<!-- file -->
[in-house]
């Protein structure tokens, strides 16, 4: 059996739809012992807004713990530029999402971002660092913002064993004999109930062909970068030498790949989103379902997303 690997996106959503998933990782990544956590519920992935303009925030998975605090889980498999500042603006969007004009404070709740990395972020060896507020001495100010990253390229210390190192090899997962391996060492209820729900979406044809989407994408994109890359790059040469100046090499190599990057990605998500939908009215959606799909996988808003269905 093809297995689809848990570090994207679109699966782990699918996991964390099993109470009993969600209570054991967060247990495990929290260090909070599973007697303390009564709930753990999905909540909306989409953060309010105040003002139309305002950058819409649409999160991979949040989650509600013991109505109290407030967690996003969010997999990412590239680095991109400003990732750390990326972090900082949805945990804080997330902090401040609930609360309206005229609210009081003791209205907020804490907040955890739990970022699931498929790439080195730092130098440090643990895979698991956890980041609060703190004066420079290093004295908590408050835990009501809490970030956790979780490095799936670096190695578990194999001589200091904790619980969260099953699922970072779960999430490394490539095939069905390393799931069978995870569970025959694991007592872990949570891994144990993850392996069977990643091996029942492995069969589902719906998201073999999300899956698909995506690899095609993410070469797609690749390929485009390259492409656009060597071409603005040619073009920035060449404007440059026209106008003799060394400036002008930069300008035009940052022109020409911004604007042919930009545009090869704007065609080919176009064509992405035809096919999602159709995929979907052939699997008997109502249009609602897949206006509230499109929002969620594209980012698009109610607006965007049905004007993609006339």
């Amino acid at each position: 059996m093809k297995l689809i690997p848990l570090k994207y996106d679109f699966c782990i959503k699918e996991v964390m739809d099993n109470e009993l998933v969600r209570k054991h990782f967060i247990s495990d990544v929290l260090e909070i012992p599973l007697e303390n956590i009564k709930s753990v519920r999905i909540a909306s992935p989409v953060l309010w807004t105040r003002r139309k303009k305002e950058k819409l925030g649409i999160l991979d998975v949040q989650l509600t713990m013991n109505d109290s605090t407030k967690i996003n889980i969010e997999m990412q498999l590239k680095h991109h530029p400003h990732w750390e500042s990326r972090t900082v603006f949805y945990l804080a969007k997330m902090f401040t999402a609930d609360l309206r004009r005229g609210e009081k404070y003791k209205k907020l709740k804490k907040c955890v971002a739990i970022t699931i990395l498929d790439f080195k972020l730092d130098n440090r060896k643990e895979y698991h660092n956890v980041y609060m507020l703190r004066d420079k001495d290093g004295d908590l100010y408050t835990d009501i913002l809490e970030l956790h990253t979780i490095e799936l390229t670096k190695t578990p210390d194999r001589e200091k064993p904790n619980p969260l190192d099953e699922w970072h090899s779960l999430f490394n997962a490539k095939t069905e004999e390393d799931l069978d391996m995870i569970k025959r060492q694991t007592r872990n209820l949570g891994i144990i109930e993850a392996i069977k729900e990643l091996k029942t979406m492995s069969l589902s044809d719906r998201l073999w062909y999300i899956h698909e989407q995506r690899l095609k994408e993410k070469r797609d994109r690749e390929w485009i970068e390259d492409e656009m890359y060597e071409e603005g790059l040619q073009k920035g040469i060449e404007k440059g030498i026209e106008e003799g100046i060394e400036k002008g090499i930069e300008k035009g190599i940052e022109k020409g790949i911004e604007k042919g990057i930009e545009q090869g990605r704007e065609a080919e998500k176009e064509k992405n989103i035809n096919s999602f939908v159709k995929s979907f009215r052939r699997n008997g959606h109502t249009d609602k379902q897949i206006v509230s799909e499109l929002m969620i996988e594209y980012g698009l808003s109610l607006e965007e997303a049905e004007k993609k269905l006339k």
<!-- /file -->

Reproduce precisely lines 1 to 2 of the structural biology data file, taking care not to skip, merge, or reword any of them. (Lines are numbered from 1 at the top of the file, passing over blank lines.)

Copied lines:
[in-house]
């Protein structure tokens, strides 16, 4: 059996739809012992807004713990530029999402971002660092913002064993004999109930062909970068030498790949989103379902997303 690997996106959503998933990782990544956590519920992935303009925030998975605090889980498999500042603006969007004009404070709740990395972020060896507020001495100010990253390229210390190192090899997962391996060492209820729900979406044809989407994408994109890359790059040469100046090499190599990057990605998500939908009215959606799909996988808003269905 093809297995689809848990570090994207679109699966782990699918996991964390099993109470009993969600209570054991967060247990495990929290260090909070599973007697303390009564709930753990999905909540909306989409953060309010105040003002139309305002950058819409649409999160991979949040989650509600013991109505109290407030967690996003969010997999990412590239680095991109400003990732750390990326972090900082949805945990804080997330902090401040609930609360309206005229609210009081003791209205907020804490907040955890739990970022699931498929790439080195730092130098440090643990895979698991956890980041609060703190004066420079290093004295908590408050835990009501809490970030956790979780490095799936670096190695578990194999001589200091904790619980969260099953699922970072779960999430490394490539095939069905390393799931069978995870569970025959694991007592872990949570891994144990993850392996069977990643091996029942492995069969589902719906998201073999999300899956698909995506690899095609993410070469797609690749390929485009390259492409656009060597071409603005040619073009920035060449404007440059026209106008003799060394400036002008930069300008035009940052022109020409911004604007042919930009545009090869704007065609080919176009064509992405035809096919999602159709995929979907052939699997008997109502249009609602897949206006509230499109929002969620594209980012698009109610607006965007049905004007993609006339």